Reuniting with Dio and the other twin mustache, Geezer Butler was the shot in the arm Iommi needed on 1992’s Dehumanizer (A MUST FOR THE DIO FAITHFUL). Everything that was great about the Mob Rules line-up shines through. Dio even sounds a bit edgier here than on his prior Sabs work on the likes of “I” and surprisingly elegiac on “After All.” There’s even a successful attempt to recapture the energy of “Neon Nights” on “TV Crimes.” In fact, some of the material from Dehumanizer became highlights of the live show when Dio, Iommi, Geezer and drummer Vinnie Appice performed years later under the Heaven and Hell banner. This could have actually been a phenomenal punctuation and a new chapter on the post-Ozzy Sabbath legacy except for one sad episode of Dio refusing to open for Ozzy in 1992 when Black Sabbath played with the Oz-man at the Costa Mesa edition of his “No More Tours” (uh, yeah) tour. “Sorry, I have more pride than that,” said Dio at the time. St. Rob Halford stepped in that night and did his finest to uphold Sabbath’s legacy.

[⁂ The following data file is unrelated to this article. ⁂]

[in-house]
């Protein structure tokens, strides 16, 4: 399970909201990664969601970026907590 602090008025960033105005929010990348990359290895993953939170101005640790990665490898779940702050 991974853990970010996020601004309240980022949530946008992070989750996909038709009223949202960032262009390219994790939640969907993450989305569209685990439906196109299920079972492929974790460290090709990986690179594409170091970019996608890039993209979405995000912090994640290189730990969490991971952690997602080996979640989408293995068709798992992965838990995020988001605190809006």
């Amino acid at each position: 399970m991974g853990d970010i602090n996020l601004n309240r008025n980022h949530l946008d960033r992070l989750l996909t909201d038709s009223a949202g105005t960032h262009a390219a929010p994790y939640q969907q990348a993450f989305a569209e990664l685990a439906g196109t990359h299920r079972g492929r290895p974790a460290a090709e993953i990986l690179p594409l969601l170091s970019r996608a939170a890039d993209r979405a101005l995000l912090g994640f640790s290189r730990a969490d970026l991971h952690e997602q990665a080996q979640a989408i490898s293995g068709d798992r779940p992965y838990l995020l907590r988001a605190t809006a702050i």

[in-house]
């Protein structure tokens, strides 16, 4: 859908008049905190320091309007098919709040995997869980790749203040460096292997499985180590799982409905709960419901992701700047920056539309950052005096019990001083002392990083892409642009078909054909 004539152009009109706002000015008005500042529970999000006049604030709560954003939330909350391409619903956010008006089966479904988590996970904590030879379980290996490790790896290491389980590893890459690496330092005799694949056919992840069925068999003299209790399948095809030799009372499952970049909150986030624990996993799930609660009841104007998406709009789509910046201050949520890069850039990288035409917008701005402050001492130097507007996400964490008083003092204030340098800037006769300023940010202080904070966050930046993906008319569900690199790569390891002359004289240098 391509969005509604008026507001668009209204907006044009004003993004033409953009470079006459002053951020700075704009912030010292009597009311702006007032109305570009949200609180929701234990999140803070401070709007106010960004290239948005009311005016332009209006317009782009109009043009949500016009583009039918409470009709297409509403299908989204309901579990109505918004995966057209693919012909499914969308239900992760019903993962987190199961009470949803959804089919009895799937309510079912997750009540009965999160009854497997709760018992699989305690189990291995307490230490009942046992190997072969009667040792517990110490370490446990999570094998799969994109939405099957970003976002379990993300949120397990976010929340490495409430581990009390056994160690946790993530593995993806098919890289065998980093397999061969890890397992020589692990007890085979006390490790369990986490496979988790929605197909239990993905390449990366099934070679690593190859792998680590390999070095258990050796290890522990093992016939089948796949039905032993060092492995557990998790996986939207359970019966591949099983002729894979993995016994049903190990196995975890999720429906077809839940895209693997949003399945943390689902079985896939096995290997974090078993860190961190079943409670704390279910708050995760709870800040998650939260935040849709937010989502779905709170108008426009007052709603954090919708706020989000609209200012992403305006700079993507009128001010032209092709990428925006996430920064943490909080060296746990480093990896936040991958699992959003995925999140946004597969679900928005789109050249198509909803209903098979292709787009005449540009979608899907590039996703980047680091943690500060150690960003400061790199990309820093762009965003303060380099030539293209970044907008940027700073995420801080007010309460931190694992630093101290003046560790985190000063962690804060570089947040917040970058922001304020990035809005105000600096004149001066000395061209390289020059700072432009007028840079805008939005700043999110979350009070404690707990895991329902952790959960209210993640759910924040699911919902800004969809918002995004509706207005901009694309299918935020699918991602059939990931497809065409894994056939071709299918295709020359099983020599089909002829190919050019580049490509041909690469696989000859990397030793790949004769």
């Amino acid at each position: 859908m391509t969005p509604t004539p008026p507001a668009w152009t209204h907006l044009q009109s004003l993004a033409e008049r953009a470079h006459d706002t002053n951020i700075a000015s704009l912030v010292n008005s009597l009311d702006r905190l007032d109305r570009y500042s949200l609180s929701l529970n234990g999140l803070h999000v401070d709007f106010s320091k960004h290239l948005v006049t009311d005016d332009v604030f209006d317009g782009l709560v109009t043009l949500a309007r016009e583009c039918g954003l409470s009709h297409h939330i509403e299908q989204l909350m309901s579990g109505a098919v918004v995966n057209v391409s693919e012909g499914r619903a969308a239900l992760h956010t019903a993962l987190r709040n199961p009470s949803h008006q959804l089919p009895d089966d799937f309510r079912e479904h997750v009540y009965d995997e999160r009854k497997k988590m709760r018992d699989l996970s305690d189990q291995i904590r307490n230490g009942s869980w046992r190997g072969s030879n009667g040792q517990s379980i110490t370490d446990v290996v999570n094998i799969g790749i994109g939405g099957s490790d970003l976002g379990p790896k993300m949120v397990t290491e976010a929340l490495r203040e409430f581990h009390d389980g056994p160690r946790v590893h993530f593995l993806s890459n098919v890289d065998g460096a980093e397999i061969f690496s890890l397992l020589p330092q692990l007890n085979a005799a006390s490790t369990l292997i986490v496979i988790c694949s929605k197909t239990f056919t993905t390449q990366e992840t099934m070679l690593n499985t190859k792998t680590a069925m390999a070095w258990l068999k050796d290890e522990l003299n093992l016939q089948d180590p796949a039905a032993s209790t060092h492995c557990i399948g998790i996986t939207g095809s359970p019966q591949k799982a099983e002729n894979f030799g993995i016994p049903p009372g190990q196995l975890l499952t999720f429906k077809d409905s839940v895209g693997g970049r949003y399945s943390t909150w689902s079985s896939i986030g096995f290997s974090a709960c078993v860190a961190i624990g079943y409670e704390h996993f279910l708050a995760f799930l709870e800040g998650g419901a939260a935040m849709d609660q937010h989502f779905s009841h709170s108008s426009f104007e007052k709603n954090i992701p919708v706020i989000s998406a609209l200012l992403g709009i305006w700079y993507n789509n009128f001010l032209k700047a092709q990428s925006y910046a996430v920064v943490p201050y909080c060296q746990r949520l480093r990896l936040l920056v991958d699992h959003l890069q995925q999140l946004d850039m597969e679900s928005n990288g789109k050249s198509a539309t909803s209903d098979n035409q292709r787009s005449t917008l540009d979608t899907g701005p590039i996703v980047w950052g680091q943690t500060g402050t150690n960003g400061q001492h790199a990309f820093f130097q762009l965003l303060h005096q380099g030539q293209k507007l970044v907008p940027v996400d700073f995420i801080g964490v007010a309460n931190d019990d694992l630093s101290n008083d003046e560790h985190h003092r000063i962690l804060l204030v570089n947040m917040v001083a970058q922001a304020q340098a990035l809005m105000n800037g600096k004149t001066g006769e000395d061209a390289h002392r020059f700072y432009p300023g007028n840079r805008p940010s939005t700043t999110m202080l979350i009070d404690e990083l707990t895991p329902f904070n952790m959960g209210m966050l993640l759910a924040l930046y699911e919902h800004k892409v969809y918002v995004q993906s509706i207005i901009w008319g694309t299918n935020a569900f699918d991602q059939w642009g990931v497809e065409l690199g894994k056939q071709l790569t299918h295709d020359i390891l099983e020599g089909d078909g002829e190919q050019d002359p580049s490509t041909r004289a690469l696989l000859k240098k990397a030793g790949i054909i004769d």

THE BLACK YEARS
Not all of the Sabbath catalog is going to sway the skeptics. Until 1998’s live Reunion album with Ozzy, (which yielded two so-so new songs: “Psycho Man” and “Stealing My Soul”) the ’90s were an era of musical chairs and diminishing returns. Let’s call them “The Black Years” for Iommi & Co. With the exception of the track “Jerusalem,” 1990’s Tyr (FOR FANS ONLY) is pretty unremarkable with Tony Martin’s vocals starting to veer a bit uncomfortably into realm of power metal. 1994’s Cross Purposes (FORGETTABLE) is very forgettable and the subsequent (and confusingly titled) Cross Purposes Live (ABSOLUTELY UNNECESSARY) album is also fairly unnecessary. Can’t win ’em all.